The Federal Government has an opportunity to deliver significant positive change by developing a long-term, whole of government strategy to coordinate the efforts of government and all key stakeholder in addressing the current food security crisis. We believe a national food security strategy is crucial to ensuring vulnerable Australians have access to essential support when it is needed most. This has been a key 2019 Federal Election focus for Foodbank, as outlined in election advocacy documents, which you can view here.

Foodbank has also argued that Federal Government investment in the food relief sector is too low given the scale of the problem at hand. As an example, Foodbank Australia currently receives $750 000 per annum from the Federal Government through the Department of Social Services to be used exclusively for our Key Staples Program. This is a relatively minor financial investment given we’re talking about an issue affecting 15% of the population, and total revenue for 2018/19 is reported in the Federal Budget as $486.1 billion.

Foodbank’s most recent Pre-Budget Submission outlined what we believe is the minimum that is required from the Federal Government over the next 12 months and beyond if we are to come close to meeting demand for food relief.

We would love you to ask your local Member of Parliament or State/Territory Senator what they are doing to help Foodbank and whether they support the development of a long-term, bi-partisan food security strategy.

What is the food industry doing?

Foodbank works with the entire Australian food and grocery industry from farmers, wholesalers, and manufacturers to retailers to source food and groceries.  Approximately 37 million kilograms of the 42.8 million kilograms of food and groceries sourced and distributed by Foodbank last year was sourced through ‘food rescue’.  The remaining 5.8 million kilograms was sourced through proactive manufacturing and purchase of product by Foodbank, as well as product donations.  In addition to food rescue, food and grocery companies and retailers  make food/grocery donations to Foodbank as part of their commitment to corporate social responsibility. Many companies choose to make regular donations by increasing their production run or drawing straight from inventory in order to ensure that their product is consistently available to charities. They may also make special one-off donations at the time of natural disasters.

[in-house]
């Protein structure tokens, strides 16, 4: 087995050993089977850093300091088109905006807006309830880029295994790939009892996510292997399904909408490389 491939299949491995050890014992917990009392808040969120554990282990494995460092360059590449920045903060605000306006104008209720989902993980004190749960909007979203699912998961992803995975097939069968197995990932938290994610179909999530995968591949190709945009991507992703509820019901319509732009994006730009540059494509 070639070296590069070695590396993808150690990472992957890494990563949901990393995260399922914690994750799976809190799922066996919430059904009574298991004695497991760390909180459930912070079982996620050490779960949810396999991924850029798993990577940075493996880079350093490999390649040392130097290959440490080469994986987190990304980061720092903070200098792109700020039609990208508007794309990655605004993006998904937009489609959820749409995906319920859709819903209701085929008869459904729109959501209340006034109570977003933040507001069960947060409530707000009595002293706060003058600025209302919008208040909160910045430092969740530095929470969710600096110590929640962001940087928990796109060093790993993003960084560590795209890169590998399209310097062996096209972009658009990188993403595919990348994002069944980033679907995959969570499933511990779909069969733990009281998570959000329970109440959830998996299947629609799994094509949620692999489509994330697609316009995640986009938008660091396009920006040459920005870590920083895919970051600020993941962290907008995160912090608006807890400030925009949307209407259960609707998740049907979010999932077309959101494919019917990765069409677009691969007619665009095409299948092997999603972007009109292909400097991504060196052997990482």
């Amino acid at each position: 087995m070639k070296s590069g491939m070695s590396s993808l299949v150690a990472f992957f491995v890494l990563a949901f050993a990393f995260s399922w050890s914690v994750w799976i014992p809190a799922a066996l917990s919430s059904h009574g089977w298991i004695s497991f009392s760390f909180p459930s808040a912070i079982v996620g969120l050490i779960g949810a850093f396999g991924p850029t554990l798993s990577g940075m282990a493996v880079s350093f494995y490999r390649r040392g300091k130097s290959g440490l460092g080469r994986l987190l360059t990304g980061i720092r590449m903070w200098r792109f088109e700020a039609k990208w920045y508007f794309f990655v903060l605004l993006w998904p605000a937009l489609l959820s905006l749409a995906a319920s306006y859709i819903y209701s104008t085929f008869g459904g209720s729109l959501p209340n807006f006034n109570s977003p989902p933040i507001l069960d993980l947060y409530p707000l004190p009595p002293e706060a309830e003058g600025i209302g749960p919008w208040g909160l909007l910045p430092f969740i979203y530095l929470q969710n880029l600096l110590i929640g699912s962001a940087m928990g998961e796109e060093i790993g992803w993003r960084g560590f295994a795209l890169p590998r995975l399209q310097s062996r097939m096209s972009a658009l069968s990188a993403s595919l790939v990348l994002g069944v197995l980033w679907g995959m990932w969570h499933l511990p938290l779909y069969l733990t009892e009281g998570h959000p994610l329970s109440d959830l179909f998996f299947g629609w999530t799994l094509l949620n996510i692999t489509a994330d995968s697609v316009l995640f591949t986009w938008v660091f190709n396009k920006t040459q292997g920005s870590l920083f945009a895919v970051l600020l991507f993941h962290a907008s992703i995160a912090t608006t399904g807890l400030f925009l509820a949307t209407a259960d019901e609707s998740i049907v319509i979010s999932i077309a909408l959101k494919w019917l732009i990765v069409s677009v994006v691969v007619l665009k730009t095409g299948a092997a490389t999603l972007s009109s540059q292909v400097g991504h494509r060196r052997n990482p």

In addition, in an innovative and world-leading foodbanking program, Foodbank also collaborates with suppliers, manufacturers and transporters to proactively manufacture key staple foods to ensure that these are available year round. You can watch a 4-minute video about this impressive program here.

Is there a cost to access food from Foodbank?

To ensure we get the most food to the most people in the most efficient and effective way, Foodbank charges ‘handling fees’ for some items to help offset some of our operational costs. In a country as big as ours some of our biggest costs are transport and logistics; getting food from where it is to where it needs to go.

Running Foodbank’s operations across the country to enable us to reach 815,000 Australians per month requires ongoing funding. We have many generous partners who support us, however the majority of our donations are food and grocery items. Handling fees vary across the Foodbank network.

Handling fees also allow us to source and provide a wider range of products to the end recipients, giving them dignity of choice and also, in the majority of instances, product that has good shelf life, rather than just short life product.

Foodbank varies the rate of handling fees on individual products to encourage healthier choices (e.g. in the vast majority of instances fruit and vegetables do not have handling fees). Also, the rate of handling fees on specific products is adjusted to manage inventory (i.e. lower/no fees on particularly large or short coded donations that need to be moved quickly).